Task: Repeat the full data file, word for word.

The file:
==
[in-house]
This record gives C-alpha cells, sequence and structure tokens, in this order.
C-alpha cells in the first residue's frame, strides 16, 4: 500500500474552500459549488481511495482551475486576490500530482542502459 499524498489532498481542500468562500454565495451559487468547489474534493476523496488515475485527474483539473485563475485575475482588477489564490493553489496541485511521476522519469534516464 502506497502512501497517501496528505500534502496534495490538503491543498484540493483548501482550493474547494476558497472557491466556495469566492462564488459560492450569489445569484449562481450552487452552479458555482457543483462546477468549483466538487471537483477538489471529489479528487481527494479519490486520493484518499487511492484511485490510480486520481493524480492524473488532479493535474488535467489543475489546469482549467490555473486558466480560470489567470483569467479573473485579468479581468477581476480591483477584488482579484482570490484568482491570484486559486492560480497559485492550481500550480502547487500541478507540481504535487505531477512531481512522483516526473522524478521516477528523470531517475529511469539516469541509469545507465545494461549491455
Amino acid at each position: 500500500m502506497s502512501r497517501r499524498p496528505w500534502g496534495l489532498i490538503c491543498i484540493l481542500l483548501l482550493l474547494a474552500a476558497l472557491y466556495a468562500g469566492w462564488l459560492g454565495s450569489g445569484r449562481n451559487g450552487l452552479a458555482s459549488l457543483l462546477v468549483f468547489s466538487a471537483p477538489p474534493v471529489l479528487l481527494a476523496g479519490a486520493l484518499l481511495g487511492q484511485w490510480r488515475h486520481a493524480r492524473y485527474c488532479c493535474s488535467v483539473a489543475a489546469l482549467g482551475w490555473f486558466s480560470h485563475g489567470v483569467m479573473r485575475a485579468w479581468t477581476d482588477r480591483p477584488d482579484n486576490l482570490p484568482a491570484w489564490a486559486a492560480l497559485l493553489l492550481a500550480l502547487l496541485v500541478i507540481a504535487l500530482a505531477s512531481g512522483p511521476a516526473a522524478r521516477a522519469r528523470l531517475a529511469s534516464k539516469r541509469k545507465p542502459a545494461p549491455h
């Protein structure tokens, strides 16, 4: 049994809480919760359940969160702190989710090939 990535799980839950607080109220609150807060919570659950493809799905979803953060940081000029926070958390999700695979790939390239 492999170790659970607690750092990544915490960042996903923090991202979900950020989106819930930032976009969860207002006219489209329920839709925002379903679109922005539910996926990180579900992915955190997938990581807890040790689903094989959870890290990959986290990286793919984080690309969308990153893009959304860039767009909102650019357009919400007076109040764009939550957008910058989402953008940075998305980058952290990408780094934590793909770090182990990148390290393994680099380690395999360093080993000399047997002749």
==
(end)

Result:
[in-house]
This record gives C-alpha cells, sequence and structure tokens, in this order.
C-alpha cells in the first residue's frame, strides 16, 4: 500500500474552500459549488481511495482551475486576490500530482542502459 499524498489532498481542500468562500454565495451559487468547489474534493476523496488515475485527474483539473485563475485575475482588477489564490493553489496541485511521476522519469534516464 502506497502512501497517501496528505500534502496534495490538503491543498484540493483548501482550493474547494476558497472557491466556495469566492462564488459560492450569489445569484449562481450552487452552479458555482457543483462546477468549483466538487471537483477538489471529489479528487481527494479519490486520493484518499487511492484511485490510480486520481493524480492524473488532479493535474488535467489543475489546469482549467490555473486558466480560470489567470483569467479573473485579468479581468477581476480591483477584488482579484482570490484568482491570484486559486492560480497559485492550481500550480502547487500541478507540481504535487505531477512531481512522483516526473522524478521516477528523470531517475529511469539516469541509469545507465545494461549491455
Amino acid at each position: 500500500m502506497s502512501r497517501r499524498p496528505w500534502g496534495l489532498i490538503c491543498i484540493l481542500l483548501l482550493l474547494a474552500a476558497l472557491y466556495a468562500g469566492w462564488l459560492g454565495s450569489g445569484r449562481n451559487g450552487l452552479a458555482s459549488l457543483l462546477v468549483f468547489s466538487a471537483p477538489p474534493v471529489l479528487l481527494a476523496g479519490a486520493l484518499l481511495g487511492q484511485w490510480r488515475h486520481a493524480r492524473y485527474c488532479c493535474s488535467v483539473a489543475a489546469l482549467g482551475w490555473f486558466s480560470h485563475g489567470v483569467m479573473r485575475a485579468w479581468t477581476d482588477r480591483p477584488d482579484n486576490l482570490p484568482a491570484w489564490a486559486a492560480l497559485l493553489l492550481a500550480l502547487l496541485v500541478i507540481a504535487l500530482a505531477s512531481g512522483p511521476a516526473a522524478r521516477a522519469r528523470l531517475a529511469s534516464k539516469r541509469k545507465p542502459a545494461p549491455h
């Protein structure tokens, strides 16, 4: 049994809480919760359940969160702190989710090939 990535799980839950607080109220609150807060919570659950493809799905979803953060940081000029926070958390999700695979790939390239 492999170790659970607690750092990544915490960042996903923090991202979900950020989106819930930032976009969860207002006219489209329920839709925002379903679109922005539910996926990180579900992915955190997938990581807890040790689903094989959870890290990959986290990286793919984080690309969308990153893009959304860039767009909102650019357009919400007076109040764009939550957008910058989402953008940075998305980058952290990408780094934590793909770090182990990148390290393994680099380690395999360093080993000399047997002749």